Live 365 On Life Support – Is This What SoundExchange Wanted?

Two weeks ago we suggested doom for small webcasters when the Copyright Royalty Board released its new rates. And now it has begun — Live 365 announces layoffs; cuts streams as investors bail…

Live 365 logoBy Paul Marszalek
TheTop22.com

On December 16, the Copyright Royalty Board (CRB) released the new royalty rates for streaming music.

The new 5-year rule making came as something of an “everybody loses” decision — there was a small uptick in rates for the Pandoras and Spotifys of the world, which still struggle to find profitability. But those new rates were nowhere near what SoundExchange, the representative for the labels and artists, wanted. So those groups will continue to struggle with profitability too.

But the biggest losers were the little guys, and if I were one to wear a tin foil hat, I’d be wondering if the fix was in.

In releasing the new rates, the CRB completely eliminated a provision for small webcasters that allowed them to pay a percentage of income versus the statutory rate per song played. We wrote that this change could wipe out perhaps thousands of small specialty players and hobbyists.

And the CRB changed the game with just two weeks to go on the current agreement. Happy Holidays!

As someone who has personal experience as a small webcaster (I helped run a blues site and stream for years), I’ve always been skeptical of the economics — it just never worked, even under the small webcaster model. Among the worst parts, however, was the amount of time we had to sink into the reporting to SoundExchange. From the start, the system was built to serve big guys who could just crunch and deliver metadata from their servers. Many of the little guys were doing it by hand, or worse, making estimates or not reporting at all.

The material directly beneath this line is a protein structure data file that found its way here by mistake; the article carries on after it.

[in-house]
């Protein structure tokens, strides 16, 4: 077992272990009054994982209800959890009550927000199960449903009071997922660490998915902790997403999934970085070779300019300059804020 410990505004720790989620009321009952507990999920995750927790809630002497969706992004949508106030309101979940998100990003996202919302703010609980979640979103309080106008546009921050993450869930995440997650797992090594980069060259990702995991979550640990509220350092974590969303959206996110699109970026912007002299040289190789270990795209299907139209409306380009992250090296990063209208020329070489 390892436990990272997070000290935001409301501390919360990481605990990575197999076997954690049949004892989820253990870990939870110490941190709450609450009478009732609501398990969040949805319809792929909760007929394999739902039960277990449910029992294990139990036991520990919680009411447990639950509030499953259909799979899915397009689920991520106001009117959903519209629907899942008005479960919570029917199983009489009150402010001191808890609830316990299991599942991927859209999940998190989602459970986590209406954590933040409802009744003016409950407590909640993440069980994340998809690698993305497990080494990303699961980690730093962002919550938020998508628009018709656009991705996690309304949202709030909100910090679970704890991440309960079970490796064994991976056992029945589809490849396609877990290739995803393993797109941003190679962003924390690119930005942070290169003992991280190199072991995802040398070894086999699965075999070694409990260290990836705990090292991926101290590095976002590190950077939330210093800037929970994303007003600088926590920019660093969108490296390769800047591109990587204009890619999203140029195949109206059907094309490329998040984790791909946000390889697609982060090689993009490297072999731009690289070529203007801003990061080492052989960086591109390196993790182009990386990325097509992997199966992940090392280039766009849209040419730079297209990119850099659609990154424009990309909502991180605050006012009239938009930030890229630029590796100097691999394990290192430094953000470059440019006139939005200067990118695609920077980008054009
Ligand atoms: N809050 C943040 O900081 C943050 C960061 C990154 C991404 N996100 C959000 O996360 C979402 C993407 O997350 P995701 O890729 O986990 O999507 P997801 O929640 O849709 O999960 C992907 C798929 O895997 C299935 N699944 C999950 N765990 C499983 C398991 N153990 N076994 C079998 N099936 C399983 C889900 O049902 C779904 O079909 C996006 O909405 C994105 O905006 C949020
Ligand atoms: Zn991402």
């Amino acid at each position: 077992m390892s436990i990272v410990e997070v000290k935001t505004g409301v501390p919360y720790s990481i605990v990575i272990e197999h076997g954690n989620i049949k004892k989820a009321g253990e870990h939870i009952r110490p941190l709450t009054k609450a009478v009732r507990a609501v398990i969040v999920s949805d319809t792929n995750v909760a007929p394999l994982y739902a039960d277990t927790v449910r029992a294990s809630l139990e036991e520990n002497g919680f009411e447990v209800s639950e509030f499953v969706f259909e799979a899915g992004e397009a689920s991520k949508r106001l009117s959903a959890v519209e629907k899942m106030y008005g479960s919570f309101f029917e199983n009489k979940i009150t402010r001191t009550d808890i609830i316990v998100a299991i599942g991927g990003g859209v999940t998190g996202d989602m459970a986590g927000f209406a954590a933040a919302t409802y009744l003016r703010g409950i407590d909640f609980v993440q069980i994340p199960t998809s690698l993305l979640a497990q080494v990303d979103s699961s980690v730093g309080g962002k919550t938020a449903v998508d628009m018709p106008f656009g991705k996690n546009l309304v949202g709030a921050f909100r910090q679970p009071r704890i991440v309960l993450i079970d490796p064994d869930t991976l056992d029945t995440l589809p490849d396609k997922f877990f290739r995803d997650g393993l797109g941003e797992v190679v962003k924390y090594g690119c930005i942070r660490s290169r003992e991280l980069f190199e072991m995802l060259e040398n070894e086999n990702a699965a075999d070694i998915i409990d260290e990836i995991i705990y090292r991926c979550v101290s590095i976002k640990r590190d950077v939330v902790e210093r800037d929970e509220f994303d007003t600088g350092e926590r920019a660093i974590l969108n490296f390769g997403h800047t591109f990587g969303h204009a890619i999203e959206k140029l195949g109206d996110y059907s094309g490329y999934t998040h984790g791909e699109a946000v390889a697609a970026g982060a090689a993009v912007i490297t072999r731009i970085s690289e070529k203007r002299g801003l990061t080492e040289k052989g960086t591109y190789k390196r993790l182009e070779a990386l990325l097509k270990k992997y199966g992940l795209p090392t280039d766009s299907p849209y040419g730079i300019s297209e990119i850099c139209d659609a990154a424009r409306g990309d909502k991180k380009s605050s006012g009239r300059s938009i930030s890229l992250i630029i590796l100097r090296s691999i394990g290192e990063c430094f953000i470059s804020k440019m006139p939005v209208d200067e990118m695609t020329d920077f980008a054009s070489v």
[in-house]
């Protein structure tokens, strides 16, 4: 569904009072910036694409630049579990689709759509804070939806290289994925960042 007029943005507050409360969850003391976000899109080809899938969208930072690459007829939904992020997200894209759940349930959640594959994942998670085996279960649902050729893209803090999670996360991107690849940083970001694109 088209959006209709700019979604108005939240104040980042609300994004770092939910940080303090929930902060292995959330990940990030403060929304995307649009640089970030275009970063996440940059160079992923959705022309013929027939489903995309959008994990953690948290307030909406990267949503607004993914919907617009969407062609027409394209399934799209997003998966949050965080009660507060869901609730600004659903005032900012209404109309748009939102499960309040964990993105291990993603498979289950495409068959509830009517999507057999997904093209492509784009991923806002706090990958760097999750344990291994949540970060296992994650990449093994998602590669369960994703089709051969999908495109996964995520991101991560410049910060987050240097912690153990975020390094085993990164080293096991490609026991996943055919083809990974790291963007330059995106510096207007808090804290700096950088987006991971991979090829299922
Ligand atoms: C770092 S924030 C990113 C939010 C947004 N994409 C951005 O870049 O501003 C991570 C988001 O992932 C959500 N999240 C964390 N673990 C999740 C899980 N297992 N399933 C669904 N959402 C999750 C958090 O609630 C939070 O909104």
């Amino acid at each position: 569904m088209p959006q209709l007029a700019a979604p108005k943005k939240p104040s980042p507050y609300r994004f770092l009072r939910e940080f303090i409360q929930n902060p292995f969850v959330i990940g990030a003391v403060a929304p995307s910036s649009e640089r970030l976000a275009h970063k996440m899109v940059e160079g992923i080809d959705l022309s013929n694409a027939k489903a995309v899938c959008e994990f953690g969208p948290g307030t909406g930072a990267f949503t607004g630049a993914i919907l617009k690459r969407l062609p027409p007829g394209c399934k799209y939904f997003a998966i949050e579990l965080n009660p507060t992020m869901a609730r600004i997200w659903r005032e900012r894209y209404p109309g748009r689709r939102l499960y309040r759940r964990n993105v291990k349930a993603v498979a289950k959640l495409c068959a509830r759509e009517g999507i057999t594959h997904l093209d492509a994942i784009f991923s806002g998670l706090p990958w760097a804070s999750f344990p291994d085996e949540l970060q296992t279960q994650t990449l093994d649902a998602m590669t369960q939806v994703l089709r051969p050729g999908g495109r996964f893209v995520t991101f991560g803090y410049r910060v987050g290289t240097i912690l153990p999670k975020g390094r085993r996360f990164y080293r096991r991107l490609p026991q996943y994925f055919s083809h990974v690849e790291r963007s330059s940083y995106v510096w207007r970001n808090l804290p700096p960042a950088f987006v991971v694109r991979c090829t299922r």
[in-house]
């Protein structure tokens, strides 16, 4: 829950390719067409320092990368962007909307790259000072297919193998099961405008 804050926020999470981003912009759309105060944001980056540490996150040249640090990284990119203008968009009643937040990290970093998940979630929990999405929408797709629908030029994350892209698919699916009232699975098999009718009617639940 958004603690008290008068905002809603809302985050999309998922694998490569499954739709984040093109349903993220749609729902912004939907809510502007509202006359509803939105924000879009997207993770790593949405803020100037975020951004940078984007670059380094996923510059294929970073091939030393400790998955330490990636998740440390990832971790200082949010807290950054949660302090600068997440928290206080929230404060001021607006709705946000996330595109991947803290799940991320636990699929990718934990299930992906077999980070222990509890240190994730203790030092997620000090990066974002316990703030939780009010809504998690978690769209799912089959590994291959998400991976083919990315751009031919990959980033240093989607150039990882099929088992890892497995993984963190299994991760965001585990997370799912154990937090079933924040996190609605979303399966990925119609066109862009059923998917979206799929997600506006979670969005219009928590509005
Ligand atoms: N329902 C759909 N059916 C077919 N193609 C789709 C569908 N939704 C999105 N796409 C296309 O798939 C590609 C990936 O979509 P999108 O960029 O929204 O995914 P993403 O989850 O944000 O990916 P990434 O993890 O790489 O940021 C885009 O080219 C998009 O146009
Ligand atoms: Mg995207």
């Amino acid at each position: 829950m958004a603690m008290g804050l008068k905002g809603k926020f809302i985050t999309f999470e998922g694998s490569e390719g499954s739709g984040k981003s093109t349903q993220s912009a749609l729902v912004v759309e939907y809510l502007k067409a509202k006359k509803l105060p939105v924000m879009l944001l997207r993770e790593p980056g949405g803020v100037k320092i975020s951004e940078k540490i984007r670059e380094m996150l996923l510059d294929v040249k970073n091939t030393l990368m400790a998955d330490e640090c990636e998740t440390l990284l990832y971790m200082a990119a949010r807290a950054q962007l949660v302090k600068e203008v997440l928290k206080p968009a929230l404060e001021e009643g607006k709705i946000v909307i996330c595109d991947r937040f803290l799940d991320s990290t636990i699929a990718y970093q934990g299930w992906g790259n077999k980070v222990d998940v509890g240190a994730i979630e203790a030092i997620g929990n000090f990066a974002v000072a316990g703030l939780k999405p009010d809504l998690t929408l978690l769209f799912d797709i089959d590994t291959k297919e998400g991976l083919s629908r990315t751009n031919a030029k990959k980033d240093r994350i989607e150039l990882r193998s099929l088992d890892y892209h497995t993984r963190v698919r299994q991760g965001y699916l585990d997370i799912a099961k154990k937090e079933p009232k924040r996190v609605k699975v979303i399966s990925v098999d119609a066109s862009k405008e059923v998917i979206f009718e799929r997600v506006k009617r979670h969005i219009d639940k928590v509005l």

It’s this piece of the puzzle that has me putting on my tin foil hat. If reporting streaming play every month was a nightmare for me, it had to be absolutely overwhelming for SoundExchange — having to deal with thousands of two-bit players.

With constant pressure for more transparency and accuracy, the little guys had to be a migraine.

The question is, were small webcasters so much of a migraine that they were put on the negotiating table for elimination? Everyone had to be desperate for a simpler solution to reporting streaming play and tracking revenue — but even if it meant destroying the mom-and-pops? Wouldn’t surprise me for a second.

Live 365 has laid of virtually all staff and abandoned their offices. When the CRB decision came down, investors pulled out.

Live 365’s streams coming from “personal” accounts will cease tonight. “Pro” accounts will stream through January.

A letter from Live 365 dated December 30, 2015:

Dear Live365 Listener,

For 17 years, Live365 has offered small webcasters the opportunity to stream music and talk programming, providing an alternative distribution channel for diverse, quality content on the Internet in a legally responsible way.

Recently, the Copyright Royalty Board, the governing entity for establishing the sound recording royalty rates that are paid to copyright holders, has published the new rates for 2016-20. The previous provisions for small webcasters to opt for a percentage of revenue model were not renewed.